“If you look over here,” he beckoned, “You can see the mural that used to be here.”
“Wow,” John said. “An Iron Maiden imitation, but a really bad one. That thing looks more like an alien.”
We headed back to the van. I was watching in my peripheral vision for curtain twitching but didn’t see any.
Our guide then took us to see the most famous of several Peace Walls in the city. This is the very tall (25-feet high), reinforced wall that separates the Falls Rd, which is 100% Catholic from Shankhill Road, which is 100% Protestant. It runs for several kilometers, to the foot of Divis, a big hill that overlooks the city.
The driver pointed to a big gate making a gap in the wall.
“That gate closes at four in the evening and opens at eight in the morning. It opens in time to let schoolkids through and closes after they go home, before any trouble starts. The gate is automatic and controlled by the police. If a report comes through of conflict starting, the police can push a button and close the gate. But even through the closed gates local kids throw stones at each other.”
“When did the wall get built?” I asked.
“It was meant to be a temporary measure. You see, at the start of the Troubles there was an incident on Bombay Street, just here, in fact.” He parked the van. “Before August 1969, Bombay street was more integrated than it is now. There were Protestants living on that side and Catholics living on this side. But one day Protestants burned some Catholic houses to the ground. In retaliation, the Catholics came over and burned some Protestant houses. Pretty quickly, Protestants on that side decided to grab all their belongings and get out. Same with Catholics on this side. Then, when the British Army came over to keep the peace, they had a big problem. They couldn’t tell who was who. They didn’t know the trick of looking at the eyes and eyebrows. The wall made their job just a bit easier. Actually, when the wall went up, it was only meant to be temporary, but here we are in 2020 and it’s still here. I don’t think it’s coming down any time too soon, either. Maybe in a couple of generations. For now, it works. I’ll tell you one thing, though. If the British scrap the Good Friday Agreement with Brexit, I wouldn’t like to be here two years from now.”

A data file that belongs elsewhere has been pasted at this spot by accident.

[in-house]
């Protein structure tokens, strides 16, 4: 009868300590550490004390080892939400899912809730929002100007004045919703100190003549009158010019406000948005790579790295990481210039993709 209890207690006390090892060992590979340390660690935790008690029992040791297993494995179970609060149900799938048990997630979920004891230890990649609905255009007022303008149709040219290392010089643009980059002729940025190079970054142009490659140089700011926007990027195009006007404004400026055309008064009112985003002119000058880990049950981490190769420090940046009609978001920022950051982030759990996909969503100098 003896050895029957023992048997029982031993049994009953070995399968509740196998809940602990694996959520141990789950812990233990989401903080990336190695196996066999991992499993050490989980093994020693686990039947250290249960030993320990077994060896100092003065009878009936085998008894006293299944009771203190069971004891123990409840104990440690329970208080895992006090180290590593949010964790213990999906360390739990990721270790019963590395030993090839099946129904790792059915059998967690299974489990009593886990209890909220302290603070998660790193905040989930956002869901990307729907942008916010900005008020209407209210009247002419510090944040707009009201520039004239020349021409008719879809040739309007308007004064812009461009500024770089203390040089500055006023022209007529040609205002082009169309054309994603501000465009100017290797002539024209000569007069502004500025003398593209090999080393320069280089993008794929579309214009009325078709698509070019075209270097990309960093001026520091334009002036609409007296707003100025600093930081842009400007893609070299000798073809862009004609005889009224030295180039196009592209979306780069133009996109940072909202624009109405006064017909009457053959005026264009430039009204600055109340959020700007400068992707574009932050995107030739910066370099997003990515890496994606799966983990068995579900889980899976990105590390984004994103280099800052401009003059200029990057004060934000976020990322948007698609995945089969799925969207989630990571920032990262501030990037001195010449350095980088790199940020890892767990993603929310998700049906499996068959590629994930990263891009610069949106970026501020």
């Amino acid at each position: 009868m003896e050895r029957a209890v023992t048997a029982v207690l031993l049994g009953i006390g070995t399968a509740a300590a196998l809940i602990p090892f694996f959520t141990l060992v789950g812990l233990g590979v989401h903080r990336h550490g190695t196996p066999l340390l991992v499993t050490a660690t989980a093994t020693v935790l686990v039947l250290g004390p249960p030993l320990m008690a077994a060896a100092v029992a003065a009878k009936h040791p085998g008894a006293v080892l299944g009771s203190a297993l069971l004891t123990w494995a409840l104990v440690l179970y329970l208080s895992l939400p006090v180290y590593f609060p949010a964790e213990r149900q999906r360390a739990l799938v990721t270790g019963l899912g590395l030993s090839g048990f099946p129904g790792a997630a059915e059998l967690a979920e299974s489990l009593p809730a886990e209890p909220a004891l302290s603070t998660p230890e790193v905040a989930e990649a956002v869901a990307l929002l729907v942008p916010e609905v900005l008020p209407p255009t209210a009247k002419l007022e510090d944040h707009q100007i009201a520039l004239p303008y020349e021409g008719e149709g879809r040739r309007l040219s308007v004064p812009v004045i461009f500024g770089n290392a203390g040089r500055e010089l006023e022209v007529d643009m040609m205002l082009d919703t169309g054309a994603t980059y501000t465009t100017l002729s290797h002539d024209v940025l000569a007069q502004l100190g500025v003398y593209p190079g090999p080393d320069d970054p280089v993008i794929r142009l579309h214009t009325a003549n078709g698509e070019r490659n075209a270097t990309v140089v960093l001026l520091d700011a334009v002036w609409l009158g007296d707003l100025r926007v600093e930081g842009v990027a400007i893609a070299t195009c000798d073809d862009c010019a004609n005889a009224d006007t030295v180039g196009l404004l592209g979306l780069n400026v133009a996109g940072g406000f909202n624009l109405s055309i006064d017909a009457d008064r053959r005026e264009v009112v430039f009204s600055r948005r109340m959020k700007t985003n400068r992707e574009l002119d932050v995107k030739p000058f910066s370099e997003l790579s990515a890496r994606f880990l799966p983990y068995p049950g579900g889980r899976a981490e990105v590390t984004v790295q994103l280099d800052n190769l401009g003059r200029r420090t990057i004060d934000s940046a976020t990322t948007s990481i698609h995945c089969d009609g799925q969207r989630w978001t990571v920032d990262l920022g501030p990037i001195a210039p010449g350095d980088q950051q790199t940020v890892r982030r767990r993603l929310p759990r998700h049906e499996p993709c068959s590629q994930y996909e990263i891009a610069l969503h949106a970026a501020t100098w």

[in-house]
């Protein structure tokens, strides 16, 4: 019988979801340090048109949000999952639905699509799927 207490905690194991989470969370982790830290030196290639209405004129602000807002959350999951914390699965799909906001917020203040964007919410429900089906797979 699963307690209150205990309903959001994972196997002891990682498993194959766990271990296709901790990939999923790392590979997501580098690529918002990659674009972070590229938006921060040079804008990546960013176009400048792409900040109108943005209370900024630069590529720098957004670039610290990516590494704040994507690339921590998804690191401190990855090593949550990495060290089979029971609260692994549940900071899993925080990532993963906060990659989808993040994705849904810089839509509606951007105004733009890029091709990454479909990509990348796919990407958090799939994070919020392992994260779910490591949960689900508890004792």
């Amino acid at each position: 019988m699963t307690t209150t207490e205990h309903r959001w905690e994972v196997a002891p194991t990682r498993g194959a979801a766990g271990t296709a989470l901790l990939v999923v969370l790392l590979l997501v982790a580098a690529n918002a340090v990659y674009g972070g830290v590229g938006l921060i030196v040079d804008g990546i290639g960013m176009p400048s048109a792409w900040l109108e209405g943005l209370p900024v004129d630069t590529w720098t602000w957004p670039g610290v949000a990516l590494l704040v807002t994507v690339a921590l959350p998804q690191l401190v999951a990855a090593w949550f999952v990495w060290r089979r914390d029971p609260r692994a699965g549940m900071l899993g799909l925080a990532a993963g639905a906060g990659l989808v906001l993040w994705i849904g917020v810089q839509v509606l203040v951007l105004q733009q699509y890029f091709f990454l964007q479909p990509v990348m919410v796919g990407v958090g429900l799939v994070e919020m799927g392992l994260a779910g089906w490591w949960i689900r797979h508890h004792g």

We got out and had a look at the wall close up. It was covered in colorful graffiti and names and dates.
“Before, it was just a wall. It got the name of Peace Wall when Bill Clinton visited and was asked to write a message of peace on the wall. The Dalai Lama followed suit and since then, thousands of people, lots of celebrities included, have added their names and messages of peace on it.”
He handed us a marker pen.
“C’mon, if it’s good enough for Bill Clinton, it’s good enough for yiz.”
I couldn’t think of anything clever, so just put our names down.
“Has anyone bombed the wall before?” John asked.
“No bombs yet. But if you look up at that rusty mark up there, that’s the stain left by a Molotov cocktail.”
We got back in the car and had a look at some of the murals as we passed through a gate from the Protestant side to the Catholic side.
This was a mural on the Protestant side:
This was a mural on the Catholic side:
We then visited a little memorial garden honoring Irish Republican volunteers and martyrs. Many were women, which doesn’t seem to have been the case on the other side. Unfortunately, my camera ran out of batteries at this point.
A little way past the memorial garden we stopped outside a mural depicting a smiling young man. Inset in little ovals were a few other men.
“This here is Bobby Sands, the hunger striker who died in his fight to gain political prisoner status. For years he was kept in solitary confinement. He was beaten. He refused to accept the name of criminal and refused to wear the prison uniform. He started wearing a blanket and his fellow political prisoners followed suit. This was called the Blanket Protest.
“Guards started attacking prisoners when they left their cells to empty their chamberpots. Sands and his fellow Republican prisoners then started the Dirty Protest—refusing to wash and smearing their cell walls with shit. Margaret Thatcher refused to acknowledge that their demand to be treated as political prisoners was legitimate. Sands began his hunger strike on March 1, 1981 and died after sixty-six days.
“Why the words MP? During his hunger strike, a Member of Parliament died suddenly. The vacancy in a seat that had a nationalist majority of about 5,000 seemed like a good opportunity to draw attention to Sands’ plight. He was nominated and won the seat on 9 April, becoming the youngest MP at the time. About one month later, he died.
Walking around the corner from the mural, we saw that the building was the local office of Sinn Féin.
“I sometimes used to see Gerry Adams coming in to work here. Well, that’s the tour. I hope you enjoyed it. Now that it’s over, d’ye care to hazard a guess as to which side I’m on?”
“Catholic?” I said.
“And John?” he asked.
“Well, that seems too easy,” John prevaricated, “I’m thinking you might have been bending over backwards, I’m going to say Protestant.”
“Right, John’s walking home,” the driver said.
Droll to the last.